Perspectives  were among the earliest proposals for varying the interface of an object. Software components are represented as a network of nodes. The attributes of a node are grouped into perspectives, each providing a different view of the entity. To access a particular attribute of an object, one must specify the perspective along with the object. Views  present another approach to partitioning an object interface. As with perspectives, the required view must be explicitly paired with an object to access an attribute or invoke a method of the object. Both perspectives and views require clients to know about the interface subset partitioning, thus violating encapsulation. Arapis  proposed the notion of contexts (we will refer to these as Arapis-contexts) to represent the roles of an object. As with perspectives and views, the client of an object must specifically state the method of a particular Arapis-context to be invoked. The mode concept of Taivalsaari partitions the implementations of an interface, rather than the interfaces of an object . When an object receives a message, the implementation triggered depends on the mode or state of the object. As opposed to roles and views, clients need not be aware of the current mode at the call site.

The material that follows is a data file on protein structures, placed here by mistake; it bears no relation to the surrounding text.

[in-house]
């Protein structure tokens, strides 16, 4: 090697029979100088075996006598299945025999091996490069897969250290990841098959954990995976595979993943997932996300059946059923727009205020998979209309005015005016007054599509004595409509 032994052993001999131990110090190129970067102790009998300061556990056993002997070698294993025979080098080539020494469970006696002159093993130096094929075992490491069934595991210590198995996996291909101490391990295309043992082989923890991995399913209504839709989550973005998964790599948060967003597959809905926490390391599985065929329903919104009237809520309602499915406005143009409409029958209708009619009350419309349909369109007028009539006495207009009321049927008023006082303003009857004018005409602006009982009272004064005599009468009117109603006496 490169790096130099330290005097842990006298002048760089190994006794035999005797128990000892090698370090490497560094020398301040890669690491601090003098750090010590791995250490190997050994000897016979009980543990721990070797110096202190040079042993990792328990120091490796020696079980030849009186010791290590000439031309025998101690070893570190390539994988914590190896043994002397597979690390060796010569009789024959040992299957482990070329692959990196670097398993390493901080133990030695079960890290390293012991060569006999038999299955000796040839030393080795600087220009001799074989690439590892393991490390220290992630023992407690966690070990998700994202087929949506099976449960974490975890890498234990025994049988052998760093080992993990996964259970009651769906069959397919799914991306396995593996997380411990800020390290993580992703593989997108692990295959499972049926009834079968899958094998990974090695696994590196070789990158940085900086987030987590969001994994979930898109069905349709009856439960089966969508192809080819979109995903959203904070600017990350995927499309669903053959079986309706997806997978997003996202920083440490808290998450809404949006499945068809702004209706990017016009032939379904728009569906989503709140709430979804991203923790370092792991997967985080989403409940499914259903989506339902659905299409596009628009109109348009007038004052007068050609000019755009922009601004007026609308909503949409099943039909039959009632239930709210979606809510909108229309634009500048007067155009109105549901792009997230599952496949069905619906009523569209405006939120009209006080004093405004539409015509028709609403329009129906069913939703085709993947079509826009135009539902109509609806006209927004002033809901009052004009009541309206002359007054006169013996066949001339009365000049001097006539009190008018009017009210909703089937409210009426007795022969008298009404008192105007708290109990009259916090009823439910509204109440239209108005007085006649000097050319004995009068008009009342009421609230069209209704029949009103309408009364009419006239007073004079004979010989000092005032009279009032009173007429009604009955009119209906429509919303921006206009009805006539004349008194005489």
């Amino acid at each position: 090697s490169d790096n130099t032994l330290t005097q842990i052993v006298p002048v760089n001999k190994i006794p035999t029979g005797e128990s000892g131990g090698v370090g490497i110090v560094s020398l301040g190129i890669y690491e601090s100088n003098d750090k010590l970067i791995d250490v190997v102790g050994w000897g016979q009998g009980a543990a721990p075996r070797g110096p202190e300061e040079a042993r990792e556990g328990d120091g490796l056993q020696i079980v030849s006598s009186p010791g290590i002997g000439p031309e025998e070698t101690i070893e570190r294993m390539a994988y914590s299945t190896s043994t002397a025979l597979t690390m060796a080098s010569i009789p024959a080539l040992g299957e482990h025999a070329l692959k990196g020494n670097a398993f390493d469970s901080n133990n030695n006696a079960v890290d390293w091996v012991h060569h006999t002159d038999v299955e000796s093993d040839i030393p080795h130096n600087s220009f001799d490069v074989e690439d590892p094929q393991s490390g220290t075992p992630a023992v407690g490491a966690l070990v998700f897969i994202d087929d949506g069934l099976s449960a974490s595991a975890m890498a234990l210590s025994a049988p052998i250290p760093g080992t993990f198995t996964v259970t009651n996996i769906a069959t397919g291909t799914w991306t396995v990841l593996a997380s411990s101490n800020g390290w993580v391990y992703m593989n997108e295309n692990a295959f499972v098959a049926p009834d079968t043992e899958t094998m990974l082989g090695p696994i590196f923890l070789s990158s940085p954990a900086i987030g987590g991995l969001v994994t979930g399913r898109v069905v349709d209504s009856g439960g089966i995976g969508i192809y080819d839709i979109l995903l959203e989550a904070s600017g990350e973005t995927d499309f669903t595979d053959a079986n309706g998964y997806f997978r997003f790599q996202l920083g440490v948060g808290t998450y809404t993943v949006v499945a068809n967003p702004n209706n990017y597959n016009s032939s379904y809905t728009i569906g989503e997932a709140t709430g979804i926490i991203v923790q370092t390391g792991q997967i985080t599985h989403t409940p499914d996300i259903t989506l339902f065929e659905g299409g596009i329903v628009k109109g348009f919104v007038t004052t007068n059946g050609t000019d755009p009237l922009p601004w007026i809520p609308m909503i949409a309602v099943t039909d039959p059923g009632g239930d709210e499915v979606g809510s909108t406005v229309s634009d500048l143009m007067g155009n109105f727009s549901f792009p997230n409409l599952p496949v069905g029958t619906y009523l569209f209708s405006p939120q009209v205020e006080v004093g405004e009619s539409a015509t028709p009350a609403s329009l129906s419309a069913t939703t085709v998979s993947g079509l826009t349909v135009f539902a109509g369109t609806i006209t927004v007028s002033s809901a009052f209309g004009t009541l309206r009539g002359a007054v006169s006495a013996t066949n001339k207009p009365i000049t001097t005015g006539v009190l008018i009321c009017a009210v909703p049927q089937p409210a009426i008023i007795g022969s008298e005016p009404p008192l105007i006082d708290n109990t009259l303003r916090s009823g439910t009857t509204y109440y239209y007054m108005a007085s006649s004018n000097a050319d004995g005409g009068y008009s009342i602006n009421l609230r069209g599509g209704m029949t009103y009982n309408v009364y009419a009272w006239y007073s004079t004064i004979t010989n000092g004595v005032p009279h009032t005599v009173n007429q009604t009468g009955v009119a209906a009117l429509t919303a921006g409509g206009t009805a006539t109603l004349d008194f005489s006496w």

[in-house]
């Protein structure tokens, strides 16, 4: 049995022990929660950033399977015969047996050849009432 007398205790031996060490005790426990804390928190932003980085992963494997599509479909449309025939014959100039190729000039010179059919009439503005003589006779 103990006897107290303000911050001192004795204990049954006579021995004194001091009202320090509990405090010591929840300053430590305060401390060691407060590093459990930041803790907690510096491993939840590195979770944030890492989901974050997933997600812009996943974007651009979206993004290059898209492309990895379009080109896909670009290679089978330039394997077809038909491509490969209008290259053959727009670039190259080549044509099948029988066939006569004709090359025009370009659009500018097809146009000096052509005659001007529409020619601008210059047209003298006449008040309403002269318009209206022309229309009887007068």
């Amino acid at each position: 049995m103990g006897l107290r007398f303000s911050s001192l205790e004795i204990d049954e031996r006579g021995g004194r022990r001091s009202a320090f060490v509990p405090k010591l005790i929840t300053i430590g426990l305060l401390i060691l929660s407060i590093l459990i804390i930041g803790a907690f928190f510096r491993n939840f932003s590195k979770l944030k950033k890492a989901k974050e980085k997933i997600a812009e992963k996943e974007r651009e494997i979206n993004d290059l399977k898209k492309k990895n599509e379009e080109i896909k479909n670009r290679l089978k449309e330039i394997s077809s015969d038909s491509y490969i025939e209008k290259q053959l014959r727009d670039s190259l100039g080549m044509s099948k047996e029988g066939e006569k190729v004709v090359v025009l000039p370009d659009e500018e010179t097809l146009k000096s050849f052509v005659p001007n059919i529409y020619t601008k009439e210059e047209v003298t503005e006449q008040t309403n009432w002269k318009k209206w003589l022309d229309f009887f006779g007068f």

Each of these proposals is based on changing behavior for a single object.